Chimborazo

The tallest, grandest and most vast volcano of them all in Ecuador.  Chimborazo, located north west of Riobamba, is the largest volcano, or even mountain I have ever seen in my life.  It is quite magnificent even when half of its peak are hidden in the cloud.  You can feel it’s power as you approach it in the bus and when you see it from close yourself.  The volcano has many peaks with Ventimilla being its highest peak and toughest to get to.  Standing over 6300m, Ventimilla is highest point on earth from the earth’s center due to Chimborazo’s proximity to the equator.  I really wanted to summit this peak but it is rather difficult and you need the blessing of the weather gods. 
I didn’t have such blessing.  When I arrived in Riobamba that evening, it was raining and talking to some guides there isn’t an expedition in shitty weather.  Given that I need to be back I. Quito on Sunday morning, I only had Friday to spare and my hope of climbing Chimborazo was cut short by the weather. 
However, that will not stop me from seeing Chimborazo and maybe jump on an expedition on the mountain, hoping someone might have extra ice picks.  The next morning I went on a bus to Guaranda, which passes by the Chimborazo park entrance.  You are allowed to go up to 5100m before you need a guide due to glacier melting, ricks falling and other dangers present.  Looking out the window, the bit of Chimborazo and surrounding area puts me in an awe that Cotopaxi couldn’t.  Prominent and magnificent are words I choose to describe it, no wonder Ecuadorians are so proud of their mountains. 
Once arrived upon the Parque entrance at 4300m, you can get a truck up to the first Refugio, Refugio Carril or you can walk.  I chose to walk because it was my last hike in Ecuador and I wasn’t going to take the easy way out.  The land is vast, windy and cold.  You can see tornadoes forming occasionally.  On the side of the round, there are the endangered vicunas deers eating dried grass.  The walk was hard and I got to the first Refugio in an hour.  From the first Refugio you hike up to the second refugio, Edward Whymper, named after the guy who first climbed Chimborazo.  The second refugio is located at 5000m and I got up there is about 20 minutes.  Once I got there and I realized it is snowing on the mountain and the cloud became more dense.  A bit more hike leads to Condor Concha, which is a glacier pond, with ice water mixed with red clay colors.  There wasn’t much water because Chimborazo hasn’t seen much snow till right now.  The pond stands at 5100m, and further than that is prohibited.  I’m pretty glad I finally reached above 5000m without getting altitude sick or any problem at all, but quite sad I’m going to leave Ecuador without seeing a glacier summit.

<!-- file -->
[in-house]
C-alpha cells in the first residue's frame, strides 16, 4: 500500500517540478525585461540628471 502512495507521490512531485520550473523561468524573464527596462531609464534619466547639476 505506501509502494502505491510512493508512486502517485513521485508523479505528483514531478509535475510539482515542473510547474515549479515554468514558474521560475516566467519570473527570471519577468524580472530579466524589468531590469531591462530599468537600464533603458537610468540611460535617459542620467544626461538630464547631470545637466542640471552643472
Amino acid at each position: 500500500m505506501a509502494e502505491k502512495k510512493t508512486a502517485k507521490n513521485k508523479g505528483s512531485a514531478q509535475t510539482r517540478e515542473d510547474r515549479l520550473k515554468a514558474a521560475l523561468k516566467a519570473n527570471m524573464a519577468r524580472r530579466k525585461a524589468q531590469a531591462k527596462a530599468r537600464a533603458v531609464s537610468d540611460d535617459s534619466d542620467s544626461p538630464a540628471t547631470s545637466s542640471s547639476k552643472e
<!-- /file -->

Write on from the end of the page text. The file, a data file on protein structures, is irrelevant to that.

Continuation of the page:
I was at the Refugio for 3 hours because I got up quite fast, waiting to see if I can get a clear view of Chimborazo.  However, the cloud just seemed to become more dense that I couldn’t find the trail head back.  That’s when I hitchhiked with a family from Guayaquil.  They are really nice and ended up giving me a ride all way back to Riobamba.  It is people like these that makes me love South America so much.  They are helpful, and unselfish, it doesn’t hurt to know more of these people.  I’m sure there are such people all over the world and I’m so very fortunate to have met so many. 
Riobamba is a pretty cool city.  It is very different than the others I have been.  The outside area has great views of mountains and greeneries.  The inside boosts the trains station that cost so much.  The city center is fill with shops and people are seen walking through the street in the evening.  There are many older architectures but they are all hotels or restaurants etc.  Parque 21 de abril boosts the best view of the city, but the city has been quite cloudy until this evening. 
I also had the second best food off the street here.  It was an old lady selling grilled whole pig, like the lechonas but without the rice.  She gave me cheesed potatoes with Incan corn, pig meat, salad and fries and it was delicious.  Maybe Ecuadorian food scene isn’t all dead yet. 
Tomorrow I’m going back to Cali for two days before heading out to Portland, Seattle and Canada. 

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